‘Cheap quality’ – How Brexit has created long-term opportunities

04/01/2019

The dreaded ‘B’ word has cast a blanket of negativity over investors’ outlook for the UK stockmarket.

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Among so much uncertainty and gloom surrounding the UK’s imminent departure from the EU, conventional pricing of company shares has been turned on its head.

The UK stockmarket, as measured by the FTSE All-Share index of UK company shares, was on course to suffer its worst year since 2008 as of the end of November 2018.

Total returns (being the combination of income and capital growth) from the FTSE All-Share in the first 11 months of 2018 were -5.9%, compared to a positive return of 3.8% for the global stockmarket, as measured by the MSCI All Country World index. Put in US dollar terms, total returns from the FTSE All-Share were even worse -11.3% over this period.

This is not to say that all UK stocks have fared badly. To the contrary, many large companies that derive most of their earnings from overseas have outperformed, as have those seen as ‘defensive’ stocks that are widely expected to hold up well throughout the economic cycle.

The obvious beneficiaries have been companies in the energy, materials, utilities and healthcare sectors, despite the first three of these sectors in many cases demonstrating limited growth, poor returns on capital, and low dividend cover.

Quality in the UK has rarely looked cheaper

On the flip side, UK companies that operate in more cyclical sectors or are domestically-focused businesses have suffered indiscriminately. Among these are some high-quality companies, in my view.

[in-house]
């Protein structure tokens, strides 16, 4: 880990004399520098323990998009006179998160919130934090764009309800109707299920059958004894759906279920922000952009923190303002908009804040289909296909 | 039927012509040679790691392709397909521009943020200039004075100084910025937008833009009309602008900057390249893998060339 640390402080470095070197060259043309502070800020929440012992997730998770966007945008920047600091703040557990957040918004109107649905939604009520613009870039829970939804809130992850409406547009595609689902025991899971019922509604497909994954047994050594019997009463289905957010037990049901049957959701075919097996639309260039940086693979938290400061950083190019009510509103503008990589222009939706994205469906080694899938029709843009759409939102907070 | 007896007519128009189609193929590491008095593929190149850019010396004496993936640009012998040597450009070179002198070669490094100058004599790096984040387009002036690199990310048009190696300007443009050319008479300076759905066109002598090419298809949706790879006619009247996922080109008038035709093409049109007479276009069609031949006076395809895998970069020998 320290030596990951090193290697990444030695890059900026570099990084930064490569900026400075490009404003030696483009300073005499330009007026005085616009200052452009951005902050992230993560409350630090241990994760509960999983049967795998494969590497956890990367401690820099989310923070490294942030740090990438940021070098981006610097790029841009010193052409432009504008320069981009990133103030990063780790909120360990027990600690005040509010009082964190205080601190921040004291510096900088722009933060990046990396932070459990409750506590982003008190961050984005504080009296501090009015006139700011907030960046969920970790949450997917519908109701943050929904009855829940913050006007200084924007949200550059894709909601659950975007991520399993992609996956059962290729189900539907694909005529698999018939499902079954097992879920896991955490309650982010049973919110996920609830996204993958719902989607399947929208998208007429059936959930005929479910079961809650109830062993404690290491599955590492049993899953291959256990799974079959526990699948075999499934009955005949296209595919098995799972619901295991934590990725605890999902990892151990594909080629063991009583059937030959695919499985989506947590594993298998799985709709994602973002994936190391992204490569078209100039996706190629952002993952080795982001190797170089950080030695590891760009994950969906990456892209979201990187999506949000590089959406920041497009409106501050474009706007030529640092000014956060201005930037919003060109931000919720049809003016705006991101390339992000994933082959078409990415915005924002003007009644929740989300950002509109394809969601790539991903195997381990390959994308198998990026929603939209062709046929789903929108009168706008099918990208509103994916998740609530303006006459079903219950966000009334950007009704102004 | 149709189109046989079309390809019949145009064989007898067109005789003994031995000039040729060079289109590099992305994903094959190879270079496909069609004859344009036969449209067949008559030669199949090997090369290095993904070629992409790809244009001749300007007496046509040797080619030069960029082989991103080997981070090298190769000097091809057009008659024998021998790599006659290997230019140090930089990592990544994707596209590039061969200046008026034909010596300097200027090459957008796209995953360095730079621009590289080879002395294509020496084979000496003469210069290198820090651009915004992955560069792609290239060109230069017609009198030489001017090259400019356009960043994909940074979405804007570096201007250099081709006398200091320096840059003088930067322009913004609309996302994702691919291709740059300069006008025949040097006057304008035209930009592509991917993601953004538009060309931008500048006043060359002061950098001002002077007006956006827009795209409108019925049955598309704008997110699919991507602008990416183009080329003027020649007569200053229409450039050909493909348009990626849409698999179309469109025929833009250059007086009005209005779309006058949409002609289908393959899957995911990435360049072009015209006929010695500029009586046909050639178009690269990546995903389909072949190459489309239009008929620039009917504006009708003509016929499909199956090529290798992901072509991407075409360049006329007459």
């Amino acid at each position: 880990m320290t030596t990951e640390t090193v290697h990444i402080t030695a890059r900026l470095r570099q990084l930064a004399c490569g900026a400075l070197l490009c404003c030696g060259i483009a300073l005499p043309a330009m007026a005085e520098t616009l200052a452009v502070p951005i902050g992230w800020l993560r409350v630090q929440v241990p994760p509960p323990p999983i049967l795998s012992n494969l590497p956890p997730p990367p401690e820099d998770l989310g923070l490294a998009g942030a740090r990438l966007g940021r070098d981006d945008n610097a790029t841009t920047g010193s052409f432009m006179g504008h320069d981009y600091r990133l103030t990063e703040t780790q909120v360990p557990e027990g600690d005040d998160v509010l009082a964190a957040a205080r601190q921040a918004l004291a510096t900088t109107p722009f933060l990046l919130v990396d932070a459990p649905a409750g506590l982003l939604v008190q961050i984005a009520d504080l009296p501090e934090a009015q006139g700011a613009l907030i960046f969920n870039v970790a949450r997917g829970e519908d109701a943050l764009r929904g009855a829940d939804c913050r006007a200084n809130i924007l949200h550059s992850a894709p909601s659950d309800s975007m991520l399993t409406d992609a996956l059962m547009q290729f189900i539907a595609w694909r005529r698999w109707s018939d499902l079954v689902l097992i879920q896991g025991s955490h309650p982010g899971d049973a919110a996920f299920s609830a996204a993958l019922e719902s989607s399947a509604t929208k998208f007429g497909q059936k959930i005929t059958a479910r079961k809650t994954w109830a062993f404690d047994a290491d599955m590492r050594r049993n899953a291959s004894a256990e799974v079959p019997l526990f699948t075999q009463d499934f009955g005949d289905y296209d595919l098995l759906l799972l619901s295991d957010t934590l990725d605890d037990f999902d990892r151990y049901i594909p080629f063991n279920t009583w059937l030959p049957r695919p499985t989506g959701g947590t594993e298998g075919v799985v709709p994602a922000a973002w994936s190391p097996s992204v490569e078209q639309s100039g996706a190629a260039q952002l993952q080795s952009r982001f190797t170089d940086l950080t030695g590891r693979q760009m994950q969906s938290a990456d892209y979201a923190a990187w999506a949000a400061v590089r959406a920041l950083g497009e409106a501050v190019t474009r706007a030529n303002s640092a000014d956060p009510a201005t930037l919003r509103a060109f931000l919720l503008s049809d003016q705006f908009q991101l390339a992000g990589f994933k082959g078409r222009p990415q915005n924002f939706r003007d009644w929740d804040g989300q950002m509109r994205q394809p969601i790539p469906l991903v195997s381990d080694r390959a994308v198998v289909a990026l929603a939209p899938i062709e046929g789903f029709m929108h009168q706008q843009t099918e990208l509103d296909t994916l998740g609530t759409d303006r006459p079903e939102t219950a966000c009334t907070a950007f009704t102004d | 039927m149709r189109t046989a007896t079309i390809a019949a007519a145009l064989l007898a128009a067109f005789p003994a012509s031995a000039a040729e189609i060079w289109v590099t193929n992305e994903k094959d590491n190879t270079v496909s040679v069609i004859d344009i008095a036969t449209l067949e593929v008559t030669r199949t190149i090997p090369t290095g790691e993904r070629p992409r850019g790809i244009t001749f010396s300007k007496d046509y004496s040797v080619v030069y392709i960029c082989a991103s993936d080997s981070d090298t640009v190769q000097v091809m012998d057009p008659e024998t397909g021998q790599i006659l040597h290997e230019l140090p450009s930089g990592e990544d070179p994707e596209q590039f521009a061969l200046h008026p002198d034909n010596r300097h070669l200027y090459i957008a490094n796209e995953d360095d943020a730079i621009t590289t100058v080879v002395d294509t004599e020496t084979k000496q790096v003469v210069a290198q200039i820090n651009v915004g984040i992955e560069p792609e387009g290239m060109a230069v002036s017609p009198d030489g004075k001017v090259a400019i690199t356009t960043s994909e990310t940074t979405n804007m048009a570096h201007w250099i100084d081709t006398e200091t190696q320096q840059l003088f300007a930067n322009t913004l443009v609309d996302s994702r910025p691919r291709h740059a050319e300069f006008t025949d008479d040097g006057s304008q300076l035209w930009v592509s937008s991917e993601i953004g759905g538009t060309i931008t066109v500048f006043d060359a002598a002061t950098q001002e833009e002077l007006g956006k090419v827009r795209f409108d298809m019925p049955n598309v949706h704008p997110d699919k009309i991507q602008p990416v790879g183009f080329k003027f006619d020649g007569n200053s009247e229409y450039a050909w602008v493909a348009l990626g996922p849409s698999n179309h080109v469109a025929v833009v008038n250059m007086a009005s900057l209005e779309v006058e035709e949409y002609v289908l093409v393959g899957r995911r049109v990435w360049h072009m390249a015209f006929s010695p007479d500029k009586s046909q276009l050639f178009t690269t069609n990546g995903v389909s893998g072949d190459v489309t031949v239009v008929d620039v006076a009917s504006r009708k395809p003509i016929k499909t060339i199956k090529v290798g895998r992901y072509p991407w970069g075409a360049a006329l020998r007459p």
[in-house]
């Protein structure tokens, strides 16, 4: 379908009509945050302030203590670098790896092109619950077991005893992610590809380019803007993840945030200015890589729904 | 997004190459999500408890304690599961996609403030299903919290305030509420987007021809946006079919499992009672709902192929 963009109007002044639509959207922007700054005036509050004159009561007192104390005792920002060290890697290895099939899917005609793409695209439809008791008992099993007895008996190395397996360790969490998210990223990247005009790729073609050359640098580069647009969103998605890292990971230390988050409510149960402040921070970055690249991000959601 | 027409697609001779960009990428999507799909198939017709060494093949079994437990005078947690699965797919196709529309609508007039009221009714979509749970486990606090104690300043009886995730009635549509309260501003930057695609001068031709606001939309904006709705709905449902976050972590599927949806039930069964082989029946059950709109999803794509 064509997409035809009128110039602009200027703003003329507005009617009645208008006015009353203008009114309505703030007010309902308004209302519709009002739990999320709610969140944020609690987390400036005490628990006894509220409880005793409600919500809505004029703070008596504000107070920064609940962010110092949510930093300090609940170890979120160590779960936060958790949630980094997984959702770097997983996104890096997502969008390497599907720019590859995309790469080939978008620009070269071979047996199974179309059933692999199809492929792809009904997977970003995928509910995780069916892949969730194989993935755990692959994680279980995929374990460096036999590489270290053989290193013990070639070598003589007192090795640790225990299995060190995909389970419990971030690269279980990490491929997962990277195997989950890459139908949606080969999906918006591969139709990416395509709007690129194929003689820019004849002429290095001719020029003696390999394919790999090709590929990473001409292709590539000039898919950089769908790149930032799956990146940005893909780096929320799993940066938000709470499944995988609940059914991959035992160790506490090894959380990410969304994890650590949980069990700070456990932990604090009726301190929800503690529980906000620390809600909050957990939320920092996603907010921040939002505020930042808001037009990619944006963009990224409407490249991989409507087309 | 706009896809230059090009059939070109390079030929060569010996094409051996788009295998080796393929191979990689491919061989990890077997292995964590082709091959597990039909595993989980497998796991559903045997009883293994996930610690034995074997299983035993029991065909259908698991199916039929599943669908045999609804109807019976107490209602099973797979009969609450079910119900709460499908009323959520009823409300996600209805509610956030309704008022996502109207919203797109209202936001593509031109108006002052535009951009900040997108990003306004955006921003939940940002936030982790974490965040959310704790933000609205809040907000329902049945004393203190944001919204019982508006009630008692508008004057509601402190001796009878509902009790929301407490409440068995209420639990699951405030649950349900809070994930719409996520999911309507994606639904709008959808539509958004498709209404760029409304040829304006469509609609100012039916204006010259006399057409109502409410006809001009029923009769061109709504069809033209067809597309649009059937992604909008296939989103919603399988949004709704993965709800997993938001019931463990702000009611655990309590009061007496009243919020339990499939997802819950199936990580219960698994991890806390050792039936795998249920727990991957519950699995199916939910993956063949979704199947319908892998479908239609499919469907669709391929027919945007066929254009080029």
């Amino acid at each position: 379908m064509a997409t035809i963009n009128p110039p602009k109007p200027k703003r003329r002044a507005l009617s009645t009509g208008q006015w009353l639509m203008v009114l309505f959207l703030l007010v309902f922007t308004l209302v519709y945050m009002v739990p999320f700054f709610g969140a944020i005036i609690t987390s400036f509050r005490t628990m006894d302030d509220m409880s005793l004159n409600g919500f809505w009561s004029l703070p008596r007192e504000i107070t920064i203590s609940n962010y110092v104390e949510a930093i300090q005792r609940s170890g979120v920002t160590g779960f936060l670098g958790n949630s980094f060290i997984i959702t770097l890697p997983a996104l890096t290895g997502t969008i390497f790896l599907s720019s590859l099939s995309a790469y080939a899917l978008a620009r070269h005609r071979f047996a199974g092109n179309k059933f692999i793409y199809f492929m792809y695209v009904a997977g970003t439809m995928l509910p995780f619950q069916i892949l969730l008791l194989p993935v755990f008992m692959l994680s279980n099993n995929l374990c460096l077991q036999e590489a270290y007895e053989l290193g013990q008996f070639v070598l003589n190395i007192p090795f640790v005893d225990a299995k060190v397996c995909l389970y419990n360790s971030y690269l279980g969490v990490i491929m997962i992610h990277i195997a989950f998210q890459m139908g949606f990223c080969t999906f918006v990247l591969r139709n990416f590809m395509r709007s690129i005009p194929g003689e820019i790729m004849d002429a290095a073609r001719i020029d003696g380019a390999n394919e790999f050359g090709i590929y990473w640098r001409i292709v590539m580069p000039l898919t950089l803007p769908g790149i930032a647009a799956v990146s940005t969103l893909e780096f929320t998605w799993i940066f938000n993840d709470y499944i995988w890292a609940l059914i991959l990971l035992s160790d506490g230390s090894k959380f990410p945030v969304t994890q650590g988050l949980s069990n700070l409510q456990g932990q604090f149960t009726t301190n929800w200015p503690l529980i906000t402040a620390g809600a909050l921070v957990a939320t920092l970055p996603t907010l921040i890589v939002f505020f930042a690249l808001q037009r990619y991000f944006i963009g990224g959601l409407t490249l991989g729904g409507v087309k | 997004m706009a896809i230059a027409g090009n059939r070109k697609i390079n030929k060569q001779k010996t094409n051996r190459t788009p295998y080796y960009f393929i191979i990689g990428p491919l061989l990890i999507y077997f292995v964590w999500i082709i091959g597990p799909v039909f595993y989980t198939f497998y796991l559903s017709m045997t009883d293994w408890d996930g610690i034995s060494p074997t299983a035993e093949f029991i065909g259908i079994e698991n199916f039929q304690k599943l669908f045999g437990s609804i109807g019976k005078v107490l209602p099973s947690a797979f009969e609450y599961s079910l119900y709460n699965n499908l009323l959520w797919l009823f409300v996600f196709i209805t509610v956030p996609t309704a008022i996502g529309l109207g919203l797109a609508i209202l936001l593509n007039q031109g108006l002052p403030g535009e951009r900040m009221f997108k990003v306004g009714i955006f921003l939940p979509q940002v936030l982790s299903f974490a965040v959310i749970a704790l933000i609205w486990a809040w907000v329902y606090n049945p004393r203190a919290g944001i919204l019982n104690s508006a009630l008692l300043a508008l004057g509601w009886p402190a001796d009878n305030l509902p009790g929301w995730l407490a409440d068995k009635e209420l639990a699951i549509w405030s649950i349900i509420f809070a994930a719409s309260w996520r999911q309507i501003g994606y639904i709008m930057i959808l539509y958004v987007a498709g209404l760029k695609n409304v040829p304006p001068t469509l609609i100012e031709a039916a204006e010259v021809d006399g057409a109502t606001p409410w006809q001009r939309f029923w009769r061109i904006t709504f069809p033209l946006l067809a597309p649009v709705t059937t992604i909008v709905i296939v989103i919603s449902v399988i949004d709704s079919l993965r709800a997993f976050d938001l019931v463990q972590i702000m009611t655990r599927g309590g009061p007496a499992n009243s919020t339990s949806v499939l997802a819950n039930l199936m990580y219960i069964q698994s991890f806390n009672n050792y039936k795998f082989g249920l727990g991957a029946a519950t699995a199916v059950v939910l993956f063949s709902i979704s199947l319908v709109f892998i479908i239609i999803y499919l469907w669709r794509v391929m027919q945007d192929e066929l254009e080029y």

For us, quality is not about any single metric, but a blend of characteristics that allow companies to deliver growing value for their shareholders over time. A quality company should, among other things, be able to deliver sustainable growth with a healthy balance sheet and strong corporate governance.

Our recent analysis of stock valuations across the FTSE All-Share index reveals that many companies we judge to have high quality characteristics have borne the brunt of investor pessimism.

Amazingly, stocks appear to become better value as you move up the quality spectrum. In other words, we as investors are being paid to increase the quality of assets we hold, at least up to a point – the highest quality stocks, unsurprisingly, remain among the most highly prized by investors. Companies in the second quartile of quality seem to be the sweet spot, according to our analysis.

Keeping long-term perspective

Every stock must be evaluated on its own merits, of course, but it seems clear to me that there are exciting opportunities among those quality UK companies that are currently unloved by most global investors.

Brexit, for all its unintended consequences, has opened up rare possibilities to buy stakes in quality companies at attractive valuations. By comparing share prices to company earnings, UK stocks overall look less expensive than their counterparts elsewhere in the world – especially in the US.

The abandonment of logic in the face of short-term concerns over the UK economy has created particularly fertile hunting grounds for long-term investors. The beauty of an active investment approach is that we have the freedom to go against the grain to pursue these opportunities.

The views expressed by the author should not be taken as a recommendation, advice or forecast.

The value of investments will fluctuate, which will cause fund prices to fall as well as rise and you may not get back the original amount you invested. Past performance is not a guide to future performance.